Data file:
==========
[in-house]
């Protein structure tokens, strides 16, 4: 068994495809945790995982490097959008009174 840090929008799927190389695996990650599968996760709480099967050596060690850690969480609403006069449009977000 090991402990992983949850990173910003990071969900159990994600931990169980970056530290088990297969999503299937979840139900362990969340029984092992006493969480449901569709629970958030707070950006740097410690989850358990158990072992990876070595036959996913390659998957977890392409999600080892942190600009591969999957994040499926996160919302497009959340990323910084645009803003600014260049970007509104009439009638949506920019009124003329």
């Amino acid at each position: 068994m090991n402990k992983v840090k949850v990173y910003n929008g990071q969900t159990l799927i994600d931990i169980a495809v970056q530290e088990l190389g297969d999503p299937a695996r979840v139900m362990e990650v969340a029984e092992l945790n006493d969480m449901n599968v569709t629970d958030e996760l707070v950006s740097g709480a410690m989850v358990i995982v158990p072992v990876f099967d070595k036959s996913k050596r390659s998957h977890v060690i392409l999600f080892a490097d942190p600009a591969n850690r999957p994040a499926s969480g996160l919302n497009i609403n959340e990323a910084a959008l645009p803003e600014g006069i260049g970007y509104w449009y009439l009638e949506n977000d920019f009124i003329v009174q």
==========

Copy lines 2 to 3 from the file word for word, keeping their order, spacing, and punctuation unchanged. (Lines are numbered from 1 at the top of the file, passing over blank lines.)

């Protein structure tokens, strides 16, 4: 068994495809945790995982490097959008009174 840090929008799927190389695996990650599968996760709480099967050596060690850690969480609403006069449009977000 090991402990992983949850990173910003990071969900159990994600931990169980970056530290088990297969999503299937979840139900362990969340029984092992006493969480449901569709629970958030707070950006740097410690989850358990158990072992990876070595036959996913390659998957977890392409999600080892942190600009591969999957994040499926996160919302497009959340990323910084645009803003600014260049970007509104009439009638949506920019009124003329």
């Amino acid at each position: 068994m090991n402990k992983v840090k949850v990173y910003n929008g990071q969900t159990l799927i994600d931990i169980a495809v970056q530290e088990l190389g297969d999503p299937a695996r979840v139900m362990e990650v969340a029984e092992l945790n006493d969480m449901n599968v569709t629970d958030e996760l707070v950006s740097g709480a410690m989850v358990i995982v158990p072992v990876f099967d070595k036959s996913k050596r390659s998957h977890v060690i392409l999600f080892a490097d942190p600009a591969n850690r999957p994040a499926s969480g996160l919302n497009i609403n959340e990323a910084a959008l645009p803003e600014g006069i260049g970007y509104w449009y009439l009638e949506n977000d920019f009124i003329v009174q």